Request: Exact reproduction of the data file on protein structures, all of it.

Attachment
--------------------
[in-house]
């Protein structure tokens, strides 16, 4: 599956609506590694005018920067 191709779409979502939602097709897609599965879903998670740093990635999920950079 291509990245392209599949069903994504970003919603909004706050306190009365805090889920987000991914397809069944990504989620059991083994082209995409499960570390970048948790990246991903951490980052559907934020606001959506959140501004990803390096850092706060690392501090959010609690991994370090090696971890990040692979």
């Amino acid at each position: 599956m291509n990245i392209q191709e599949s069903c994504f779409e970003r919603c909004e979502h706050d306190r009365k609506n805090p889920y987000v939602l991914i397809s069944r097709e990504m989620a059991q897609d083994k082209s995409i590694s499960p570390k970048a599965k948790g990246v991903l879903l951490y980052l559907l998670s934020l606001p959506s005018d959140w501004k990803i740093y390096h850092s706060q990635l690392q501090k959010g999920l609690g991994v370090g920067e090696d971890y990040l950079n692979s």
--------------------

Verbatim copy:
[in-house]
């Protein structure tokens, strides 16, 4: 599956609506590694005018920067 191709779409979502939602097709897609599965879903998670740093990635999920950079 291509990245392209599949069903994504970003919603909004706050306190009365805090889920987000991914397809069944990504989620059991083994082209995409499960570390970048948790990246991903951490980052559907934020606001959506959140501004990803390096850092706060690392501090959010609690991994370090090696971890990040692979």
């Amino acid at each position: 599956m291509n990245i392209q191709e599949s069903c994504f779409e970003r919603c909004e979502h706050d306190r009365k609506n805090p889920y987000v939602l991914i397809s069944r097709e990504m989620a059991q897609d083994k082209s995409i590694s499960p570390k970048a599965k948790g990246v991903l879903l951490y980052l559907l998670s934020l606001p959506s005018d959140w501004k990803i740093y390096h850092s706060q990635l690392q501090k959010g999920l609690g991994v370090g920067e090696d971890y990040l950079n692979s």